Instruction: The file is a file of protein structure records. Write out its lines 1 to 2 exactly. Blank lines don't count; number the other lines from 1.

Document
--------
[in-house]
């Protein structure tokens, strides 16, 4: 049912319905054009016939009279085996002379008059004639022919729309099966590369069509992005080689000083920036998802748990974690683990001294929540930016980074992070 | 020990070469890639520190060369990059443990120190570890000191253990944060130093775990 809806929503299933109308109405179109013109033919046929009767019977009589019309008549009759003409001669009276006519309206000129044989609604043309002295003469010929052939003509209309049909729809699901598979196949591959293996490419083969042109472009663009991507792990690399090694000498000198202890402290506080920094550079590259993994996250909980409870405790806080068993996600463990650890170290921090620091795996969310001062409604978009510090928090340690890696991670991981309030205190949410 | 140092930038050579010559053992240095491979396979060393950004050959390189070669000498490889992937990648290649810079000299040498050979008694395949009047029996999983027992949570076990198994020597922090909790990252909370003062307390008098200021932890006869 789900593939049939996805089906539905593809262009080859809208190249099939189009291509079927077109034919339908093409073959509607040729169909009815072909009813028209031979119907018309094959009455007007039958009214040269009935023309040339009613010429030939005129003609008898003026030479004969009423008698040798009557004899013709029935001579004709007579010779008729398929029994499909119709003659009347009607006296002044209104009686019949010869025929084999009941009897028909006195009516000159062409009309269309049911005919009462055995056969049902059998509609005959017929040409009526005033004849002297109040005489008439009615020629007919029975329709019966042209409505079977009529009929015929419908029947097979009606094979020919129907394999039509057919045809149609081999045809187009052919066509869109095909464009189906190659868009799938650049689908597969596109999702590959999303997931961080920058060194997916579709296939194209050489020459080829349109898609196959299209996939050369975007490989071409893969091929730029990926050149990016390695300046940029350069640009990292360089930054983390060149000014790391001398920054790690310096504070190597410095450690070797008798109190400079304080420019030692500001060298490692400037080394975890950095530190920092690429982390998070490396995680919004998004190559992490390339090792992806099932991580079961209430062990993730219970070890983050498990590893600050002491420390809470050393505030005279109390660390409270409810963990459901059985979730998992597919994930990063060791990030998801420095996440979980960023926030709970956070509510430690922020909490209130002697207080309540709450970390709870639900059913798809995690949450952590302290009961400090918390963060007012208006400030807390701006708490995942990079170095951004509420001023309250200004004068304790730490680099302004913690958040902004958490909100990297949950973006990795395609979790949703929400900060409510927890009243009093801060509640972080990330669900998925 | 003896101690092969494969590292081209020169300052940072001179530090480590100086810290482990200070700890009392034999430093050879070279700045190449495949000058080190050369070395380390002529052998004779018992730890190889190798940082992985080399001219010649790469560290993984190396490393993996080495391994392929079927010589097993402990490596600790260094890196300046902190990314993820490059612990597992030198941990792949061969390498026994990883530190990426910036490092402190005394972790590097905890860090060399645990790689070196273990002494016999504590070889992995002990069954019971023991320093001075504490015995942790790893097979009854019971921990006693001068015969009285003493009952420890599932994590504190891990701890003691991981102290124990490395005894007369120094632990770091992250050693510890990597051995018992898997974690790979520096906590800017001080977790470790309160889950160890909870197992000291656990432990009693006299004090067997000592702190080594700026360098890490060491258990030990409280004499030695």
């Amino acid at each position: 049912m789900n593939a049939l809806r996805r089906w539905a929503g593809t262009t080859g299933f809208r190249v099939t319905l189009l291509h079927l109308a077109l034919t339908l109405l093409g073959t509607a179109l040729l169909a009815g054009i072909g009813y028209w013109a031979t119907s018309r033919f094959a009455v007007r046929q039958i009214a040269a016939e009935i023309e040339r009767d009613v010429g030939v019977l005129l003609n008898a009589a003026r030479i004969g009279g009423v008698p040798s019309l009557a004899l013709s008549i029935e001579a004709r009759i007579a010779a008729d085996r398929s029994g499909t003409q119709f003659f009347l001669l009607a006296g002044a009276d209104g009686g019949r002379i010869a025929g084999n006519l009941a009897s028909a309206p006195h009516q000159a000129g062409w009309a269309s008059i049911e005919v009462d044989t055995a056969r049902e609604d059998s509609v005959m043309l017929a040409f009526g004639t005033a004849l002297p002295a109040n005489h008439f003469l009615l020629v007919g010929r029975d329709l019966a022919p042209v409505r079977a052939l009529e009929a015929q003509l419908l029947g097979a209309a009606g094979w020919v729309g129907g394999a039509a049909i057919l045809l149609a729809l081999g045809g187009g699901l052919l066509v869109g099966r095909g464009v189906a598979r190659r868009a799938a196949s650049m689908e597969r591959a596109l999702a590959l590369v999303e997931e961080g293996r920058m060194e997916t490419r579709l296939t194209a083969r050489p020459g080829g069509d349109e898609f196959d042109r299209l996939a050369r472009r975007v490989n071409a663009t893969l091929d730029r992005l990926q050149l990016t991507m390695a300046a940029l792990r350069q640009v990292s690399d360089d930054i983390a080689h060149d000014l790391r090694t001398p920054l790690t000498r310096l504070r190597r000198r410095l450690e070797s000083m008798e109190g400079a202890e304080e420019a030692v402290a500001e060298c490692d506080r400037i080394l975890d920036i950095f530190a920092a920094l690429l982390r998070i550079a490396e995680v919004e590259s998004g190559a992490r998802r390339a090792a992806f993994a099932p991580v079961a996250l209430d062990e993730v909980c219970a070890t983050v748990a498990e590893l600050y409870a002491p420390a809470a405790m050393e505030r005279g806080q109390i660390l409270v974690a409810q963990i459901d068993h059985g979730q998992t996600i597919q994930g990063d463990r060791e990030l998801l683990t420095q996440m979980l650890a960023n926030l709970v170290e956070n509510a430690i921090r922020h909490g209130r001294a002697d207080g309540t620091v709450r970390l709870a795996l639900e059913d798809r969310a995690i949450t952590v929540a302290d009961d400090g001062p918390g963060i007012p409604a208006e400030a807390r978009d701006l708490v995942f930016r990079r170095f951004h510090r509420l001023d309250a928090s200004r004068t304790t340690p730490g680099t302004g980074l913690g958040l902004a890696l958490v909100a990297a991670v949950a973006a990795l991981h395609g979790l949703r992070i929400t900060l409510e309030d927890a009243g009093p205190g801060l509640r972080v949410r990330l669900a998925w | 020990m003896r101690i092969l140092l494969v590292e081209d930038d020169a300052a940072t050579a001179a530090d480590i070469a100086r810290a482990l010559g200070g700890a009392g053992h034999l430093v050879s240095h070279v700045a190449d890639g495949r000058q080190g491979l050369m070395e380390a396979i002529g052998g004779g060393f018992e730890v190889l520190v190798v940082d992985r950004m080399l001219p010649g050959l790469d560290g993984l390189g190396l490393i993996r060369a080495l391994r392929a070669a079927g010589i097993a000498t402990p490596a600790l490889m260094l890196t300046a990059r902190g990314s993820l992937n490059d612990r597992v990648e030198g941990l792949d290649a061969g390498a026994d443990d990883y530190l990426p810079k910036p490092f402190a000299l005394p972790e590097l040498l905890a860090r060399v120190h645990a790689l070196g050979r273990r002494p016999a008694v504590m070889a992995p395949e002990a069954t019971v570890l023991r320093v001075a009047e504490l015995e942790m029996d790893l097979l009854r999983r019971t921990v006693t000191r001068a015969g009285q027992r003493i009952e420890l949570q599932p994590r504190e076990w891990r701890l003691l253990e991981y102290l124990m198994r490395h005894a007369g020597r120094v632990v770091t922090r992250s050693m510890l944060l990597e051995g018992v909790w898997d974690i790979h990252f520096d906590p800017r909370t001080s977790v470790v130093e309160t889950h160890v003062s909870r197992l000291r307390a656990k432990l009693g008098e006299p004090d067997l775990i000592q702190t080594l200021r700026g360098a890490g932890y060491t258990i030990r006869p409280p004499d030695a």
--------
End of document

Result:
[in-house]
């Protein structure tokens, strides 16, 4: 049912319905054009016939009279085996002379008059004639022919729309099966590369069509992005080689000083920036998802748990974690683990001294929540930016980074992070 | 020990070469890639520190060369990059443990120190570890000191253990944060130093775990 809806929503299933109308109405179109013109033919046929009767019977009589019309008549009759003409001669009276006519309206000129044989609604043309002295003469010929052939003509209309049909729809699901598979196949591959293996490419083969042109472009663009991507792990690399090694000498000198202890402290506080920094550079590259993994996250909980409870405790806080068993996600463990650890170290921090620091795996969310001062409604978009510090928090340690890696991670991981309030205190949410 | 140092930038050579010559053992240095491979396979060393950004050959390189070669000498490889992937990648290649810079000299040498050979008694395949009047029996999983027992949570076990198994020597922090909790990252909370003062307390008098200021932890006869 789900593939049939996805089906539905593809262009080859809208190249099939189009291509079927077109034919339908093409073959509607040729169909009815072909009813028209031979119907018309094959009455007007039958009214040269009935023309040339009613010429030939005129003609008898003026030479004969009423008698040798009557004899013709029935001579004709007579010779008729398929029994499909119709003659009347009607006296002044209104009686019949010869025929084999009941009897028909006195009516000159062409009309269309049911005919009462055995056969049902059998509609005959017929040409009526005033004849002297109040005489008439009615020629007919029975329709019966042209409505079977009529009929015929419908029947097979009606094979020919129907394999039509057919045809149609081999045809187009052919066509869109095909464009189906190659868009799938650049689908597969596109999702590959999303997931961080920058060194997916579709296939194209050489020459080829349109898609196959299209996939050369975007490989071409893969091929730029990926050149990016390695300046940029350069640009990292360089930054983390060149000014790391001398920054790690310096504070190597410095450690070797008798109190400079304080420019030692500001060298490692400037080394975890950095530190920092690429982390998070490396995680919004998004190559992490390339090792992806099932991580079961209430062990993730219970070890983050498990590893600050002491420390809470050393505030005279109390660390409270409810963990459901059985979730998992597919994930990063060791990030998801420095996440979980960023926030709970956070509510430690922020909490209130002697207080309540709450970390709870639900059913798809995690949450952590302290009961400090918390963060007012208006400030807390701006708490995942990079170095951004509420001023309250200004004068304790730490680099302004913690958040902004958490909100990297949950973006990795395609979790949703929400900060409510927890009243009093801060509640972080990330669900998925 | 003896101690092969494969590292081209020169300052940072001179530090480590100086810290482990200070700890009392034999430093050879070279700045190449495949000058080190050369070395380390002529052998004779018992730890190889190798940082992985080399001219010649790469560290993984190396490393993996080495391994392929079927010589097993402990490596600790260094890196300046902190990314993820490059612990597992030198941990792949061969390498026994990883530190990426910036490092402190005394972790590097905890860090060399645990790689070196273990002494016999504590070889992995002990069954019971023991320093001075504490015995942790790893097979009854019971921990006693001068015969009285003493009952420890599932994590504190891990701890003691991981102290124990490395005894007369120094632990770091992250050693510890990597051995018992898997974690790979520096906590800017001080977790470790309160889950160890909870197992000291656990432990009693006299004090067997000592702190080594700026360098890490060491258990030990409280004499030695």